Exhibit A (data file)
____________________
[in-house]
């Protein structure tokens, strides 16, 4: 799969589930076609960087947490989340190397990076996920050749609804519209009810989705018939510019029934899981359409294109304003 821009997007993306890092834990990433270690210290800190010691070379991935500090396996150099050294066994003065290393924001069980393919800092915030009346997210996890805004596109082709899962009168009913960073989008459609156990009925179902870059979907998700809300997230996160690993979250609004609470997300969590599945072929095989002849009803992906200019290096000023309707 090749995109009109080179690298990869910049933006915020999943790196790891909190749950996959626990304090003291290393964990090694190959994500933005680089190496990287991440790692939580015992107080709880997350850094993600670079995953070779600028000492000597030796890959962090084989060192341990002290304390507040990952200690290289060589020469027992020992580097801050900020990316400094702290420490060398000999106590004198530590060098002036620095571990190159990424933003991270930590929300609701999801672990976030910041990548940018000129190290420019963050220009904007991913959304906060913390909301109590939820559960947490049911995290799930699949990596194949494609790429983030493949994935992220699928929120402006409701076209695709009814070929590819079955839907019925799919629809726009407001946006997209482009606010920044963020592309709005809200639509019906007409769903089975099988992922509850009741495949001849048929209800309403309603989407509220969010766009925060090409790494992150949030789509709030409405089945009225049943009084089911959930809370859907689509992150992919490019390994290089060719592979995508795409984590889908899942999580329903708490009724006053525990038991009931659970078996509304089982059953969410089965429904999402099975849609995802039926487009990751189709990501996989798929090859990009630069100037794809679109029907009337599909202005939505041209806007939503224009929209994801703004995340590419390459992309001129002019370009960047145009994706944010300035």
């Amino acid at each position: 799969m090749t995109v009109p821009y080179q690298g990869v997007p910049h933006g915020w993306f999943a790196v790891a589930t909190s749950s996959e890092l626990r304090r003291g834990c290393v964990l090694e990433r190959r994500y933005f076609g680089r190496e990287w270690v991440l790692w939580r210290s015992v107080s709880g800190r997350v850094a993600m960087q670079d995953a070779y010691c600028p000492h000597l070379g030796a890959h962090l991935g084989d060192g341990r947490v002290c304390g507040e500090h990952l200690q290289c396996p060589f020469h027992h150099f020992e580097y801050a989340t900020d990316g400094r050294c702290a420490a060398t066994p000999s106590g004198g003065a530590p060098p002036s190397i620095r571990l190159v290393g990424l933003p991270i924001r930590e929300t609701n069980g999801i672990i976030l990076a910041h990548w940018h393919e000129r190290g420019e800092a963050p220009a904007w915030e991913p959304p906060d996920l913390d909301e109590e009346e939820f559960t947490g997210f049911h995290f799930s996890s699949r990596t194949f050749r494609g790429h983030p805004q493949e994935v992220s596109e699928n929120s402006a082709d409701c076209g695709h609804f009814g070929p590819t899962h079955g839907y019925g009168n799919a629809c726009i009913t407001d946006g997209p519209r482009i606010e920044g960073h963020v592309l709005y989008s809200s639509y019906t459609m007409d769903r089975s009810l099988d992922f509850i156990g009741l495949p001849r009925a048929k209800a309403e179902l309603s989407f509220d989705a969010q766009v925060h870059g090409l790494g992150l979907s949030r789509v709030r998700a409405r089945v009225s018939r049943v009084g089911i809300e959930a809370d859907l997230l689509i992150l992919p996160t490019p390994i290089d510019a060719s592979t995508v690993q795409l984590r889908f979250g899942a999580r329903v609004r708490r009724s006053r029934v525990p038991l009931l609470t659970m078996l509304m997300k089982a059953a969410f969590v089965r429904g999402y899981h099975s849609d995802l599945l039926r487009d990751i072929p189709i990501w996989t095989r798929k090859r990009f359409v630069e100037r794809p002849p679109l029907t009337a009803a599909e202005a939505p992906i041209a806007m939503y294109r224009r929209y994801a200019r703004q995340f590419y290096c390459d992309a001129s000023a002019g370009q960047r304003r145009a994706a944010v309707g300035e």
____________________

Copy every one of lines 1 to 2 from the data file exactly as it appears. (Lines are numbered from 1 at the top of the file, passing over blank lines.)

[in-house]
């Protein structure tokens, strides 16, 4: 799969589930076609960087947490989340190397990076996920050749609804519209009810989705018939510019029934899981359409294109304003 821009997007993306890092834990990433270690210290800190010691070379991935500090396996150099050294066994003065290393924001069980393919800092915030009346997210996890805004596109082709899962009168009913960073989008459609156990009925179902870059979907998700809300997230996160690993979250609004609470997300969590599945072929095989002849009803992906200019290096000023309707 090749995109009109080179690298990869910049933006915020999943790196790891909190749950996959626990304090003291290393964990090694190959994500933005680089190496990287991440790692939580015992107080709880997350850094993600670079995953070779600028000492000597030796890959962090084989060192341990002290304390507040990952200690290289060589020469027992020992580097801050900020990316400094702290420490060398000999106590004198530590060098002036620095571990190159990424933003991270930590929300609701999801672990976030910041990548940018000129190290420019963050220009904007991913959304906060913390909301109590939820559960947490049911995290799930699949990596194949494609790429983030493949994935992220699928929120402006409701076209695709009814070929590819079955839907019925799919629809726009407001946006997209482009606010920044963020592309709005809200639509019906007409769903089975099988992922509850009741495949001849048929209800309403309603989407509220969010766009925060090409790494992150949030789509709030409405089945009225049943009084089911959930809370859907689509992150992919490019390994290089060719592979995508795409984590889908899942999580329903708490009724006053525990038991009931659970078996509304089982059953969410089965429904999402099975849609995802039926487009990751189709990501996989798929090859990009630069100037794809679109029907009337599909202005939505041209806007939503224009929209994801703004995340590419390459992309001129002019370009960047145009994706944010300035």